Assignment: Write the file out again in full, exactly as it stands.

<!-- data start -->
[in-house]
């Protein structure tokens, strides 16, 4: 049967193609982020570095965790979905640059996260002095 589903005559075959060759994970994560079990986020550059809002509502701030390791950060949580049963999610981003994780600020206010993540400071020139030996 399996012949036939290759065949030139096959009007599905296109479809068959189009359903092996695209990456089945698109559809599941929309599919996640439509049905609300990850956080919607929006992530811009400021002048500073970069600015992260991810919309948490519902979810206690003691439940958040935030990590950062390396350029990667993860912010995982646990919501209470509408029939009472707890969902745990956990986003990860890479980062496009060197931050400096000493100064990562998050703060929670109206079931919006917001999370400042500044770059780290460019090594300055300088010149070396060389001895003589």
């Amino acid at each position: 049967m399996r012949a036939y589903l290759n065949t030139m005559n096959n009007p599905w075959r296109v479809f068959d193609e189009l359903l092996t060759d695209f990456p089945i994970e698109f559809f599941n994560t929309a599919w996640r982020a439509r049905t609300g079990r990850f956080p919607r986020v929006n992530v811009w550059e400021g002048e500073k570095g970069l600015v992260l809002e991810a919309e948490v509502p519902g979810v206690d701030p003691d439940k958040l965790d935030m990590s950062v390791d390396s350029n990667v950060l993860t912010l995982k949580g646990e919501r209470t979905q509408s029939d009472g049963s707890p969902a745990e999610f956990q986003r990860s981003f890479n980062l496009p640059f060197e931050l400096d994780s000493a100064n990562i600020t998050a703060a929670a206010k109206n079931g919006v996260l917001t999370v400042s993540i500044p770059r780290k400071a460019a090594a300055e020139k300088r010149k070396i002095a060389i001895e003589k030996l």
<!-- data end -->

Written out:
[in-house]
């Protein structure tokens, strides 16, 4: 049967193609982020570095965790979905640059996260002095 589903005559075959060759994970994560079990986020550059809002509502701030390791950060949580049963999610981003994780600020206010993540400071020139030996 399996012949036939290759065949030139096959009007599905296109479809068959189009359903092996695209990456089945698109559809599941929309599919996640439509049905609300990850956080919607929006992530811009400021002048500073970069600015992260991810919309948490519902979810206690003691439940958040935030990590950062390396350029990667993860912010995982646990919501209470509408029939009472707890969902745990956990986003990860890479980062496009060197931050400096000493100064990562998050703060929670109206079931919006917001999370400042500044770059780290460019090594300055300088010149070396060389001895003589």
């Amino acid at each position: 049967m399996r012949a036939y589903l290759n065949t030139m005559n096959n009007p599905w075959r296109v479809f068959d193609e189009l359903l092996t060759d695209f990456p089945i994970e698109f559809f599941n994560t929309a599919w996640r982020a439509r049905t609300g079990r990850f956080p919607r986020v929006n992530v811009w550059e400021g002048e500073k570095g970069l600015v992260l809002e991810a919309e948490v509502p519902g979810v206690d701030p003691d439940k958040l965790d935030m990590s950062v390791d390396s350029n990667v950060l993860t912010l995982k949580g646990e919501r209470t979905q509408s029939d009472g049963s707890p969902a745990e999610f956990q986003r990860s981003f890479n980062l496009p640059f060197e931050l400096d994780s000493a100064n990562i600020t998050a703060a929670a206010k109206n079931g919006v996260l917001t999370v400042s993540i500044p770059r780290k400071a460019a090594a300055e020139k300088r010149k070396i002095a060389i001895e003589k030996l």